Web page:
Country/Date of Origin: The border country between England and Scotland/19th Century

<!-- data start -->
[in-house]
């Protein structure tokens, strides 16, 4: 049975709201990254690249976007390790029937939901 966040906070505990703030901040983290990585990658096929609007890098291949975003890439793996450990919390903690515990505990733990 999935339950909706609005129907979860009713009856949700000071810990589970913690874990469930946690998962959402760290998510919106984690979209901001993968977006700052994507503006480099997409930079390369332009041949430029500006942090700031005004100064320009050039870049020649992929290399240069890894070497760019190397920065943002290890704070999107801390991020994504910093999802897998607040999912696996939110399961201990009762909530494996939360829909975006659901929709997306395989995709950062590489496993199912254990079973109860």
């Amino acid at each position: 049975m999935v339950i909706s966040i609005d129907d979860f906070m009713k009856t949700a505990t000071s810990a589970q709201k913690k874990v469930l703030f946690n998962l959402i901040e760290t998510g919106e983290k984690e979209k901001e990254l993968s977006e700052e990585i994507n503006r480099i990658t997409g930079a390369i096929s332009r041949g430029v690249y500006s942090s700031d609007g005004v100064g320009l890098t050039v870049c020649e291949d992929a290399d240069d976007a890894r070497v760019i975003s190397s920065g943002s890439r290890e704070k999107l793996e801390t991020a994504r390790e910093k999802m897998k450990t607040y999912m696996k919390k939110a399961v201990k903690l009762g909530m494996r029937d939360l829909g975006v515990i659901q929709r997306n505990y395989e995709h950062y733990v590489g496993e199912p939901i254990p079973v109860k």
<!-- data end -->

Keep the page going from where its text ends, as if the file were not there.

The Border Terrier, which had no particular name until the 1860s, was bred by farmers in the hill country that makes up the border between Scotland and England. Strangely enough, the terrier did not get its name from the border country but from a pack of foxhounds called the Border Hunt. The little "go to ground" terriers, which followed the hunters, were used to roust the fox from its lair. Working ability was favored above all, and to this day the rough-and-ready Borders retain the pluck and spirit necessary to go after a fox, badger or otter. Fearful that acceptance into the show world would diminish the supremely important working abilities, Border breeders did not join the English Kennel Club until 1920. Membership in the American Kennel Club came even later with the first dog registered in the 1927 Stud Book.